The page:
How Often Do People Experience Blood Clots During Sclerotherapy

When blood clots occur from sclerotherapy, how serious are they?

Doctor Answers 4


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There is always a potential for sclerotherapy to lead to blood clots but the incidence is extremely rare.  Sclerotherapy itself does clot the veins that it treats which then dissolve over time.  The larger the vein treated, the more visible is the clot (this is why varicose veins treated by sclerotherapy become hard to touch). The risk of sclerotherapy is if the solution should get into the saphenous or deep system of veins and cause them to clot.  This is a rare occurrence because the solution becomes diluted in the larger veins and is usually rapidly moved along these veins to prevent stasis leading to the clot. In over 15 years of doing sclerotherapy I have only once seen a superficial phlebitis develop post treatment and never a DVT.

Naples General Surgeon

Risks of Sclerotherapy

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Sclerotherapy destroys abnormal and unsightly veins. At times, blood is trapped within segments of those veins and needs to be removed to minimize the development of pigmentation after treatment. Sclerotherapy really does not produce blood clots and the trapped blood is NOT dangerous and does not travel. If sclerotherapy is not performed properly with the correct concentration of solution and the use of medical graduated compression stockings after treatment, blood clots can occur. This, fortunately, is extremely rare. Seeking professional help from a board certified dermatologist who is experienced in sclerotherapy treatment will greatly reduce your chances of experiencing any adverse effects following sclerotherapy. For more information, it's a good idea to schedule a consultation with a doctor to gain a better understanding of the treatment.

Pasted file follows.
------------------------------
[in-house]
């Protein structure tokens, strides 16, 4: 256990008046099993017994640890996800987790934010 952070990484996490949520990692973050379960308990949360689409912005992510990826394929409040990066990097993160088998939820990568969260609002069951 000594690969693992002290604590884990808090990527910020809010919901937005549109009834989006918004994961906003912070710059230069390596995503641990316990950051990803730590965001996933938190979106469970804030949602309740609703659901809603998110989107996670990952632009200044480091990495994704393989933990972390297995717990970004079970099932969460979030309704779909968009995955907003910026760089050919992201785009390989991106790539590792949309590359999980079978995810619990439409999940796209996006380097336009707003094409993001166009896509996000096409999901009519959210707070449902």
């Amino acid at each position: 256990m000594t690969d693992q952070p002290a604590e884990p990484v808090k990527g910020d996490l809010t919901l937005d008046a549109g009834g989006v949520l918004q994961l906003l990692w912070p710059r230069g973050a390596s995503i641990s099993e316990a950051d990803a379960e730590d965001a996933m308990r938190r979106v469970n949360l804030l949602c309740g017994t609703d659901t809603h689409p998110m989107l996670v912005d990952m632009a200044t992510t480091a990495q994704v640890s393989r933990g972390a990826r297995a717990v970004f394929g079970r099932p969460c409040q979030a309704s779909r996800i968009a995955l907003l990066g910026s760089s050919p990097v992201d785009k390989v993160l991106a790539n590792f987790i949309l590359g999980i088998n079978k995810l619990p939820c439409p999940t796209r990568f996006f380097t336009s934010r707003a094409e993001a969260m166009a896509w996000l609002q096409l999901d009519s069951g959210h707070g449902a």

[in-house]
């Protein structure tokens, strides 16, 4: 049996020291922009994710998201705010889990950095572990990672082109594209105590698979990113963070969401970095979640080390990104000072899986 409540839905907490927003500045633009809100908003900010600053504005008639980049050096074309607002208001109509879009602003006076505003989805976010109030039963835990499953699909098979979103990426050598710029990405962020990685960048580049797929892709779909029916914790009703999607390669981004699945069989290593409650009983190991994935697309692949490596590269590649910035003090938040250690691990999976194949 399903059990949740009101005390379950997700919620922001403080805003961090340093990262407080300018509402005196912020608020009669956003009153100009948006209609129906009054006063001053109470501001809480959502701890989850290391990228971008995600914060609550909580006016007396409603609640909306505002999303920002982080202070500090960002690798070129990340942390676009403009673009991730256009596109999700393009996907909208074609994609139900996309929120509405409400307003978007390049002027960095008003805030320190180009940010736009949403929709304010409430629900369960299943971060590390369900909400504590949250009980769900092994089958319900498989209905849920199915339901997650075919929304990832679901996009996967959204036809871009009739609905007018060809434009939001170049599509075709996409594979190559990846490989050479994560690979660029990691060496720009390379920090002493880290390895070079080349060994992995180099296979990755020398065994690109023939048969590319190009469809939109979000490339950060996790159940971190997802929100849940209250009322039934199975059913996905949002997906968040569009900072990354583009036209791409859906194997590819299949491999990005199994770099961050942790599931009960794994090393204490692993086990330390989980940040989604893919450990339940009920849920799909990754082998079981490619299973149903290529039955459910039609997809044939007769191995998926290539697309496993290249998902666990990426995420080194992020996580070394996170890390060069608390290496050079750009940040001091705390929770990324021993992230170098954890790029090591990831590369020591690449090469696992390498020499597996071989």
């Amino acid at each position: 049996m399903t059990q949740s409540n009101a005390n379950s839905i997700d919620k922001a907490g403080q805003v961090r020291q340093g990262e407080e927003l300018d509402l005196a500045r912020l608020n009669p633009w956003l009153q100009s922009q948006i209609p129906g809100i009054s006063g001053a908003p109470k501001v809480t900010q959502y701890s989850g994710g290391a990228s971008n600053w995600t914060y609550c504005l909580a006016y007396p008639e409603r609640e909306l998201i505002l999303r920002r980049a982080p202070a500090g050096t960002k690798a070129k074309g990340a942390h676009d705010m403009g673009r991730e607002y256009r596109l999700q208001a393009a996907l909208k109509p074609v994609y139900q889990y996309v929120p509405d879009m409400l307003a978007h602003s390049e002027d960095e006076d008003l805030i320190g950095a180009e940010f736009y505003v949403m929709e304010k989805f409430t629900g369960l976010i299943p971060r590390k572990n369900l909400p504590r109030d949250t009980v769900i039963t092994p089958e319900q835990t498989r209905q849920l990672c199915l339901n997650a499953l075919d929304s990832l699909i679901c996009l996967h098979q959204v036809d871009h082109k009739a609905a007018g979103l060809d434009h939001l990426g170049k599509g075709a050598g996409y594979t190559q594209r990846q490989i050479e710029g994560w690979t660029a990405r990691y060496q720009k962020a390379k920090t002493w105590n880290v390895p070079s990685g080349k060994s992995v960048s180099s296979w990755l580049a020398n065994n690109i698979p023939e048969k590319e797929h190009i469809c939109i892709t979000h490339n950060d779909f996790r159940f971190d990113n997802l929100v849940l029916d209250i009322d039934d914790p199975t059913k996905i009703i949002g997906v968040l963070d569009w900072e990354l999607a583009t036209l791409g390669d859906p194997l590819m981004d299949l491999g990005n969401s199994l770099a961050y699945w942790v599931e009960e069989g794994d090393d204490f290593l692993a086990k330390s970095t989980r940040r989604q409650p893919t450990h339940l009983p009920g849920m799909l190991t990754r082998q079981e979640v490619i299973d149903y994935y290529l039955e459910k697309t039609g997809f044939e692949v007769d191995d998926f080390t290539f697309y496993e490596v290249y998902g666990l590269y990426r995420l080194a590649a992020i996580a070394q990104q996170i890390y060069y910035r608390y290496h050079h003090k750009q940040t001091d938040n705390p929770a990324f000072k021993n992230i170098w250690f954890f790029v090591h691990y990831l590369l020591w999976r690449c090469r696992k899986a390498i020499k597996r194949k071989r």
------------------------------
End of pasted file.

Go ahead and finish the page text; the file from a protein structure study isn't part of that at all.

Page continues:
Mitchel P. Goldman, MD
San Diego Dermatologic Surgeon
4.9 out of 5 stars 26 reviews

Sclerotherapy rarely causes DVT - deep vein thrombosis

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The risk of developing DVT after sclerotherapy is very small but it is a known risk factor and proper technique and use of sclerosant solutions is very important. Experience counts and a Board Certified specialist with added qualifications from the American Board of Venous and Lymphatic Medicine is very important when choosing someone who will perform this procedure. Follow-up appointments are also important for outcomes. 

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Sclerotherapy for very fine SPIDER veins do not get blood clots.

In injecting RETICULAR veins, which are small blue veins under the skin may develope a blood clot. This clot is in the superficial system of veins and is not dangerous. It may leave the hemosiderin stain behind.

Injecting the major SAPHENOUS system of  veins will and can result in deep venous thrombosis

Samir Shureih, MD
Baltimore Plastic Surgeon

These answers are for educational purposes and should not be relied upon as a substitute for medical advice you may receive from your physician. If you have a medical emergency, please call 911. These answers do not constitute or initiate a patient/doctor relationship.